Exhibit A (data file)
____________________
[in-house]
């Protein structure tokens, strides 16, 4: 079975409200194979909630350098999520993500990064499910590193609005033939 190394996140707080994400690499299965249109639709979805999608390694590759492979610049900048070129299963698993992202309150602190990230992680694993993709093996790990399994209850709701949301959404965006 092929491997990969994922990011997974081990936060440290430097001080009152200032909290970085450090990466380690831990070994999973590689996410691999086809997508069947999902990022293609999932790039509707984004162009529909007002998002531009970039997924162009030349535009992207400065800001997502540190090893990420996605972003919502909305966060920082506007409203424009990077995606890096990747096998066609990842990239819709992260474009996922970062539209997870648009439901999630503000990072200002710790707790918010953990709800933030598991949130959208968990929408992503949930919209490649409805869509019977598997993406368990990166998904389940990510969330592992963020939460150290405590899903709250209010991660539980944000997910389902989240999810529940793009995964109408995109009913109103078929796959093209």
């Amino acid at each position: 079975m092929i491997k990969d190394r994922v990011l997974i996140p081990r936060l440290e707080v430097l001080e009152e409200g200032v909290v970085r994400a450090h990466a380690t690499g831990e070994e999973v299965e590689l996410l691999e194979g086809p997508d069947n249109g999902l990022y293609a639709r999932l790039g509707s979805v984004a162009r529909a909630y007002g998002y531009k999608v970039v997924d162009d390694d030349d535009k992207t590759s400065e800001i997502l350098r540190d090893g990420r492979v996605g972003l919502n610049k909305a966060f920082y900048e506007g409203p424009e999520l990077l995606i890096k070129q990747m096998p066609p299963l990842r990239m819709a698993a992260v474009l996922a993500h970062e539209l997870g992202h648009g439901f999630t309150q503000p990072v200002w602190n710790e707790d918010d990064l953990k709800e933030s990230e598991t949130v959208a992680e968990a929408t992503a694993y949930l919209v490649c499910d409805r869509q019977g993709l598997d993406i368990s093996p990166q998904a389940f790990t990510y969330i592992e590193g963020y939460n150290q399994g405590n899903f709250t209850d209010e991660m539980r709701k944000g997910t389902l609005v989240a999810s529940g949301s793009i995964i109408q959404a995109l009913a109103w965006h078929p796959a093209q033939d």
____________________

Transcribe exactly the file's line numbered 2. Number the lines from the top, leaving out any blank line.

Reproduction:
């Protein structure tokens, strides 16, 4: 079975409200194979909630350098999520993500990064499910590193609005033939 190394996140707080994400690499299965249109639709979805999608390694590759492979610049900048070129299963698993992202309150602190990230992680694993993709093996790990399994209850709701949301959404965006 092929491997990969994922990011997974081990936060440290430097001080009152200032909290970085450090990466380690831990070994999973590689996410691999086809997508069947999902990022293609999932790039509707984004162009529909007002998002531009970039997924162009030349535009992207400065800001997502540190090893990420996605972003919502909305966060920082506007409203424009990077995606890096990747096998066609990842990239819709992260474009996922970062539209997870648009439901999630503000990072200002710790707790918010953990709800933030598991949130959208968990929408992503949930919209490649409805869509019977598997993406368990990166998904389940990510969330592992963020939460150290405590899903709250209010991660539980944000997910389902989240999810529940793009995964109408995109009913109103078929796959093209």